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Health Highlights: April 26, 2016

Here are some of the latest health and medical news developments, compiled by the editors of HealthDay:

Letters Alerting Women About Dense Breast Tissue Often Tough to Understand: Study

Many women find it difficult to understand letters informing them they have dense breast tissue, a new study says.

About 40 percent of women who undergo mammograms are found to have dense breast tissue, which both increases the risk of breast cancer and makes it more difficult to detect the cancer, The New York Times reported.

But researchers analyzed dense breast tissue notification letters sent to women in 23 states and found that a college degree was needed to understand the language in many of the letters.

The study was published as a letter in the Journal of the American Medical Association.

"Twenty percent of the population only reads at an eighth-grade level, and many more don't read at a much higher level than that," study author Nancy Kressin, a professor at Boston University School of Medicine and a senior researcher at the Veterans Affairs Boston Healthcare System, told The Times.

"For many women, these notifications are not going to be easy to read" and could even cause alarm, Kressin said. "We've talked to some women who received these letters, and their reaction was 'Oh my God, I have cancer.' "


Gold Emblem Tea Recalled by CVS

Potential salmonella contamination has led CVS Pharmacy to recall some cases of 1.4-ounce cartons of Gold Emblem Abound Organic Spiced Herbal Tea.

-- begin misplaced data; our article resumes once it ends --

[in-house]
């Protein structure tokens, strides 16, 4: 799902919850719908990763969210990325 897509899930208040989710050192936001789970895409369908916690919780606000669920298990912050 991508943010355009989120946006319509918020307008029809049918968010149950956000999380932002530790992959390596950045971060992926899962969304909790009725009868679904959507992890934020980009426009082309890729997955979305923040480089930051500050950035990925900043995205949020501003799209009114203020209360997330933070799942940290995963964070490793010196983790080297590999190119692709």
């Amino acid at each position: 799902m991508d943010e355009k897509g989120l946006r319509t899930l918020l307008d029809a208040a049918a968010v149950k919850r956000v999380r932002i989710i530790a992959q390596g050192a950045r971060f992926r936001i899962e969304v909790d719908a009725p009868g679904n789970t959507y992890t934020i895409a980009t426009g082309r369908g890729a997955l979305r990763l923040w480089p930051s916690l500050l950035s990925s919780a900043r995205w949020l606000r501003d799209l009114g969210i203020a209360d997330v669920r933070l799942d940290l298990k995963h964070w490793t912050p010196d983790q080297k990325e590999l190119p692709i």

The recalled products have a best by date of 18 Mar 2018 and the UPC code 0 50428 541043. The tea was sold at CVS Pharmacy stores across the United States.

Some of the tea was sold before the recall was announced and the product was removed from CVS stores, but the company said it does not know of any cases of illness related to the tea.

Consumers who bought the tea should not use it and can return it to CVS for a refund. For more information, call CVS at 1-800-746-7287.


FDA Panel Votes Against Approval of Drug for Duchenne Muscular Dystrophy

The drug eteplirsen should not be approved for treatment of Duchenne muscular dystrophy, a U.S. Food and Drug Administration advisory panel said Monday.

There are no drugs to treat the disease. Patients, parents and doctors insist the drug prolongs the ability of boys with Duchenne's to walk long after they would normally be in wheelchairs, The New York Times reported.

However, the FDA's panel of outside experts said clinical trial data from drug maker Sarepta Therapeutics did not meet the agency's requirements for well controlled studies necessary for approval. The vote was 7-3, with three abstentions.

The study submitted by Sarepta included only 12 patients and did not have adequate placebo control, The Times reported.

The panel members were torn between patient testimony and FDA rules.

"Based on all I heard, the drug definitely works, but the question was framed differently," said Dr. Bruce Ovbiagele, chairman of neurology at the Medical University of South Carolina, who voted against approval, The Times reported.

The FDA's decision on whether to approve eteplirsen will be made by May 26. The agency does not have to follow the recommendations of its advisory panels.

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